The emotional rises of REGINA and the emotional falls of BIRDIE are fascinating to witness. In this play, set in the South, the Hubbard family schemes and quarrels over pieces of their pie i.e. the distribution of money among each other. Regina likes to join in on the competitive schemes with her brothers; while Birdie escapes from any pain as much as she can. There doesn’t seem to be a medium among the two; they are either slowly lurking in charge, as Regina does, or lightly asking power to please step away, as in Birdie’s case.

 

…I feel

the barge

passing

parting

liquid thoughts

again…

 
What struck me the most in this play was an examination of getting more. There is raw, gritty desire for more shares, more information, more time with a loved one, or more opportunity to banter about any of the above desires. Some desires seem to overshadow others when in competition – and some desires conveniently find symbiosis when necessary. An example being the scheme to arrange a marriage between Regina’s daughter ALEXANDRA GIDDENS and her gullable cousin LEO HUBBARD in order to ‘keep money in the family”. What a thought – who needs to sell shares when you can marry them? Or something along those lines.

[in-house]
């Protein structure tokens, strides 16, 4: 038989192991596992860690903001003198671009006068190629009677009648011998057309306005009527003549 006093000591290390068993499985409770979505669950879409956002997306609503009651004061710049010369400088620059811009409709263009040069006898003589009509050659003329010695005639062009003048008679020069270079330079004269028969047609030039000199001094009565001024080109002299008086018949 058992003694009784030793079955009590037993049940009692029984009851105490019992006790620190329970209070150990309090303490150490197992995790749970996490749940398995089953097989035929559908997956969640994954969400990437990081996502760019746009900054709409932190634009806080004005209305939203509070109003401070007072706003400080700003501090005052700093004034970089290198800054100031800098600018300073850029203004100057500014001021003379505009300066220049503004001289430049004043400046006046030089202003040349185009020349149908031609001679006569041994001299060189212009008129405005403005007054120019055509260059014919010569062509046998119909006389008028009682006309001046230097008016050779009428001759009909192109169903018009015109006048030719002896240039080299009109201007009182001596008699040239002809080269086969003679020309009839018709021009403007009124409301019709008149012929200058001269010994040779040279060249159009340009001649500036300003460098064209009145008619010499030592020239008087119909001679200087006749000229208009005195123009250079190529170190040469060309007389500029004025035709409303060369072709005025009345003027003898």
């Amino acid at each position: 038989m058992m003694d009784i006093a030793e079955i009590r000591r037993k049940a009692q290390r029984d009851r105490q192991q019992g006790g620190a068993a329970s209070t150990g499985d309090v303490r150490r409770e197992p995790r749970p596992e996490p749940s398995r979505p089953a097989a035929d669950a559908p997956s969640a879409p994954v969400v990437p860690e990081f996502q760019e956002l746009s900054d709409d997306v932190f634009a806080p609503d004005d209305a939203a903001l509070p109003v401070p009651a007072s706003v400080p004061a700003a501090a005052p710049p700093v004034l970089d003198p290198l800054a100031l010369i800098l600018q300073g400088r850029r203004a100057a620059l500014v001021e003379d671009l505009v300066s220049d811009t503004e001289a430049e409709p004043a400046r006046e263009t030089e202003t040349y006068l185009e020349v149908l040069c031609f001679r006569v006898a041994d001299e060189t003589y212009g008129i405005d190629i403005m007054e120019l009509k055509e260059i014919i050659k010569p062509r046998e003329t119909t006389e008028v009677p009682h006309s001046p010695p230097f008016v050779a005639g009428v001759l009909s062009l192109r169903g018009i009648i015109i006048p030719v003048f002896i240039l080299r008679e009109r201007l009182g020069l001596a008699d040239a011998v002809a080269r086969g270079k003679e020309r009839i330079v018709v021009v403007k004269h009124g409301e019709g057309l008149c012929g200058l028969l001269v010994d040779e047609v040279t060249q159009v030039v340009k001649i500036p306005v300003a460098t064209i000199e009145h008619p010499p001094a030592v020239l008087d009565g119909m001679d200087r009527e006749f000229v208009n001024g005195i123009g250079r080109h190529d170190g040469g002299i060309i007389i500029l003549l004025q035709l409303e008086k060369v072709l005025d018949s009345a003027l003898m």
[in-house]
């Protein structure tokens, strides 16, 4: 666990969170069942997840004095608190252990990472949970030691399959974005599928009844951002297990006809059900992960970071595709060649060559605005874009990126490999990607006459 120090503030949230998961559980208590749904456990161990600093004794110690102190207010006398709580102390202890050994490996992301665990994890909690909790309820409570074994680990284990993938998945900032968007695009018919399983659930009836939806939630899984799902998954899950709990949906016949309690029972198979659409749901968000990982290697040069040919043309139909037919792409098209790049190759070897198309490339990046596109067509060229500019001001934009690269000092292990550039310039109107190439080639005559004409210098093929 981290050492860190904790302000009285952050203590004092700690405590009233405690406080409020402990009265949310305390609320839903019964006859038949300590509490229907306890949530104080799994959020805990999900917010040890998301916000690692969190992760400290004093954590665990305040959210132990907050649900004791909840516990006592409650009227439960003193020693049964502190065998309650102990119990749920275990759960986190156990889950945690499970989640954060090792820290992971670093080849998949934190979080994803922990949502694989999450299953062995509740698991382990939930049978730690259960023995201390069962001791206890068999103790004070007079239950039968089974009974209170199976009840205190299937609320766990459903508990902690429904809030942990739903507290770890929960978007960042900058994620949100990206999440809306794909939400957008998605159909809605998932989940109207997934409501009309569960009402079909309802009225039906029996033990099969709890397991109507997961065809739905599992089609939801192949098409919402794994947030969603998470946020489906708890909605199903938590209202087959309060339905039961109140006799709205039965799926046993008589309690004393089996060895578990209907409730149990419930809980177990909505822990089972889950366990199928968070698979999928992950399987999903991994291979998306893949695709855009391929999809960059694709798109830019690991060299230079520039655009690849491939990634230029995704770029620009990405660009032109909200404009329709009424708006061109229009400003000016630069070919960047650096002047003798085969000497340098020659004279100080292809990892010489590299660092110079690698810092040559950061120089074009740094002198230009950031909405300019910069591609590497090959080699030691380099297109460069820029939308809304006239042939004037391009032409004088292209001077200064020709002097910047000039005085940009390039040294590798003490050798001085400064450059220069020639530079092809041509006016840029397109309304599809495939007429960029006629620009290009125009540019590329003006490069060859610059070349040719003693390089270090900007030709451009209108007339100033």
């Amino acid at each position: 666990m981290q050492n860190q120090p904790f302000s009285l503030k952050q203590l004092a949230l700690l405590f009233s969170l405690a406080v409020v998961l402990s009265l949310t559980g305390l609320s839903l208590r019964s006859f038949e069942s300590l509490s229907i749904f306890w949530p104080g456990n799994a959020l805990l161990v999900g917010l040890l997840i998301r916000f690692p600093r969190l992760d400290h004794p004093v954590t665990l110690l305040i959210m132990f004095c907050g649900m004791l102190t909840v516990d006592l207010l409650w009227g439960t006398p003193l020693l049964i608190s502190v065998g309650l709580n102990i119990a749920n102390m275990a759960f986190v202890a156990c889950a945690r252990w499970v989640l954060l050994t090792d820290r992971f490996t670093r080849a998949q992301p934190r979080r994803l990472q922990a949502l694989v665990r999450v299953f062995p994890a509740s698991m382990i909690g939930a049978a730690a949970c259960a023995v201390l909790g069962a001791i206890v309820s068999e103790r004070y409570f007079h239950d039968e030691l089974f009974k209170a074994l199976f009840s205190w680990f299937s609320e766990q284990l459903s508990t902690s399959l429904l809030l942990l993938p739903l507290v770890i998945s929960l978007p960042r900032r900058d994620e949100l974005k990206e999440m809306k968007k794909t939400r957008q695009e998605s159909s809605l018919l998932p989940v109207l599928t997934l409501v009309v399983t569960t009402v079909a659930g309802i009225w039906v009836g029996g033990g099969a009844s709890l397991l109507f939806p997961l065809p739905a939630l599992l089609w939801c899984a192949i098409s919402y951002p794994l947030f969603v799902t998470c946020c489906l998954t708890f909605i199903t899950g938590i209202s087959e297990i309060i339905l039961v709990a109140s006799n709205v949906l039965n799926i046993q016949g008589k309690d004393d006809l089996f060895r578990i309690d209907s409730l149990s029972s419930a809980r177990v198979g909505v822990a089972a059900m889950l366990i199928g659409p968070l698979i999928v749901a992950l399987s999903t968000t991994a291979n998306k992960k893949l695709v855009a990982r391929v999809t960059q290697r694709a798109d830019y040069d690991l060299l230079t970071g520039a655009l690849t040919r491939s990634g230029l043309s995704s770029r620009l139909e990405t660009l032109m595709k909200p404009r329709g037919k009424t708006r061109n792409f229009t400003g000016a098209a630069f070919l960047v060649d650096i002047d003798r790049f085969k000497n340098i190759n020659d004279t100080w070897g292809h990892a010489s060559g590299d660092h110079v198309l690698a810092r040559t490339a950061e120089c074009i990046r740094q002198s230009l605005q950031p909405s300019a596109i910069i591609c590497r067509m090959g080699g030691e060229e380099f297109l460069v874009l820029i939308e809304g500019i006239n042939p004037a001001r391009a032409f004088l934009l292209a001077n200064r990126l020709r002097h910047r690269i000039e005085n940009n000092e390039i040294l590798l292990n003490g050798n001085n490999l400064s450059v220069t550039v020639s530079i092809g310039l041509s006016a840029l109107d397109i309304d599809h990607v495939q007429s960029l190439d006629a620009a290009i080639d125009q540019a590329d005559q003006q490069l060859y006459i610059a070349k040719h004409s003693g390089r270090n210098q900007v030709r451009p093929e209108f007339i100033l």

…soft landings

brim my eyes

closing

to feel the waves

opening

to feel the waves

roll under…

 

Over time – as the play progresses into the Act III I started to see undercurrents that carried the characters along. There are colorful, hand-painted Easter eggs hidden underneath each character’s learned and necessary ability to cut a larger piece of a whole. These mysteries were tugged along and pushed to the surface every so often – memories of Birdie’s kind mother, Birdie’s ability to hide abuse, Alexandra’s piano duets with Birdie, Regina’s revelations of her true feelings to her husband even when they’re ugly, Birdie and HORACE GIDDENS’ opposition to his daughter Alexandra’s marriage, Leo’s subtle wishes to gain approval from his father and grandfather, and the final moments of the play which open up Alexandra’s mourning of her father. These mysteries, to name a few, seem foreign when they peak because they are only allowed every so often when the characters can’t help but notice a competing humanity.

 

…foreign mechanics

tug my mind

through the

natural rhythm…

 “Sea Of Hopes” in A Collection of Thoughts: Poems By Carrie Robinson.

 

WHAT IF Birdie and Regina were literally foxes? My wager is below. Respectively:

 

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POETRY AND THE CREATIVE MIND

Certain times crave the type of airy warmth underneath the ribs that will rise up into a smile on the face. Poetry does this to me – it creeps in through my intellect and sitting in between my ears it starts to speak to my blood. It begins to travel and knows how to break up the tensions in my chest that I managed to accumulate in a day.

 

I’m writing about this sensation because lately I’ve been experiencing that old adage that all work and no play makes [Carrie] a dull girl. You know it’s bad when the security guard at Lincoln Center tries to cheer you up by pretending he doesn’t know where Alice Tully Hall is when he’s worked there 20 years (I believed him until he directed me to where to go – it did cheer me up)!